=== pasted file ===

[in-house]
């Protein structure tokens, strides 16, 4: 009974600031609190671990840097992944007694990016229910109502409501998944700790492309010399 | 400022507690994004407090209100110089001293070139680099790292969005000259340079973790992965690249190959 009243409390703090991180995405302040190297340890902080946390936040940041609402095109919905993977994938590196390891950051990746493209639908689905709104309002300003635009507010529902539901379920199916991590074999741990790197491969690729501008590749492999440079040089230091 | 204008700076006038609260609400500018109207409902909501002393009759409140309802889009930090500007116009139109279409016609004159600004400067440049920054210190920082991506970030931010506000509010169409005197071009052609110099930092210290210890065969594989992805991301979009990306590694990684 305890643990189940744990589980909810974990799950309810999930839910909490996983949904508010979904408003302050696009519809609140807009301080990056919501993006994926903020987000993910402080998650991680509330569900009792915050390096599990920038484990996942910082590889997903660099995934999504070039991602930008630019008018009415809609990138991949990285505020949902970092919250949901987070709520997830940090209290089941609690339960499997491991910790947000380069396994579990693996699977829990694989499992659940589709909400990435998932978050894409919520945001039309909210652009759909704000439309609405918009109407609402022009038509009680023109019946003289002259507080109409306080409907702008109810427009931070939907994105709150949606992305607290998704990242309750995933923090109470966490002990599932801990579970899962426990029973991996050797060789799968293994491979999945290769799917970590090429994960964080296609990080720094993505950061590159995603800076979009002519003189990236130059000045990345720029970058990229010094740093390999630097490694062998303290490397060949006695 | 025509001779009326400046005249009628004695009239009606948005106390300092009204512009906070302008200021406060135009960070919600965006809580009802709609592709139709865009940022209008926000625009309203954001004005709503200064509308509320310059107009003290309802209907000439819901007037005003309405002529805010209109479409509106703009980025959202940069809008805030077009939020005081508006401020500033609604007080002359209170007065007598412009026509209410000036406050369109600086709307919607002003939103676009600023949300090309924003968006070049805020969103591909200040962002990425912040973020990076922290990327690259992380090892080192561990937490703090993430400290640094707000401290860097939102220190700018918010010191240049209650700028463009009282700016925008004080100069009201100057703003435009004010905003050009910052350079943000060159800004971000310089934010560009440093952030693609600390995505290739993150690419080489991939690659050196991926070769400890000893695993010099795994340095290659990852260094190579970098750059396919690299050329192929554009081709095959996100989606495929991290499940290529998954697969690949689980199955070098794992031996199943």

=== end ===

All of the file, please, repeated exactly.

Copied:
[in-house]
């Protein structure tokens, strides 16, 4: 009974600031609190671990840097992944007694990016229910109502409501998944700790492309010399 | 400022507690994004407090209100110089001293070139680099790292969005000259340079973790992965690249190959 009243409390703090991180995405302040190297340890902080946390936040940041609402095109919905993977994938590196390891950051990746493209639908689905709104309002300003635009507010529902539901379920199916991590074999741990790197491969690729501008590749492999440079040089230091 | 204008700076006038609260609400500018109207409902909501002393009759409140309802889009930090500007116009139109279409016609004159600004400067440049920054210190920082991506970030931010506000509010169409005197071009052609110099930092210290210890065969594989992805991301979009990306590694990684 305890643990189940744990589980909810974990799950309810999930839910909490996983949904508010979904408003302050696009519809609140807009301080990056919501993006994926903020987000993910402080998650991680509330569900009792915050390096599990920038484990996942910082590889997903660099995934999504070039991602930008630019008018009415809609990138991949990285505020949902970092919250949901987070709520997830940090209290089941609690339960499997491991910790947000380069396994579990693996699977829990694989499992659940589709909400990435998932978050894409919520945001039309909210652009759909704000439309609405918009109407609402022009038509009680023109019946003289002259507080109409306080409907702008109810427009931070939907994105709150949606992305607290998704990242309750995933923090109470966490002990599932801990579970899962426990029973991996050797060789799968293994491979999945290769799917970590090429994960964080296609990080720094993505950061590159995603800076979009002519003189990236130059000045990345720029970058990229010094740093390999630097490694062998303290490397060949006695 | 025509001779009326400046005249009628004695009239009606948005106390300092009204512009906070302008200021406060135009960070919600965006809580009802709609592709139709865009940022209008926000625009309203954001004005709503200064509308509320310059107009003290309802209907000439819901007037005003309405002529805010209109479409509106703009980025959202940069809008805030077009939020005081508006401020500033609604007080002359209170007065007598412009026509209410000036406050369109600086709307919607002003939103676009600023949300090309924003968006070049805020969103591909200040962002990425912040973020990076922290990327690259992380090892080192561990937490703090993430400290640094707000401290860097939102220190700018918010010191240049209650700028463009009282700016925008004080100069009201100057703003435009004010905003050009910052350079943000060159800004971000310089934010560009440093952030693609600390995505290739993150690419080489991939690659050196991926070769400890000893695993010099795994340095290659990852260094190579970098750059396919690299050329192929554009081709095959996100989606495929991290499940290529998954697969690949689980199955070098794992031996199943």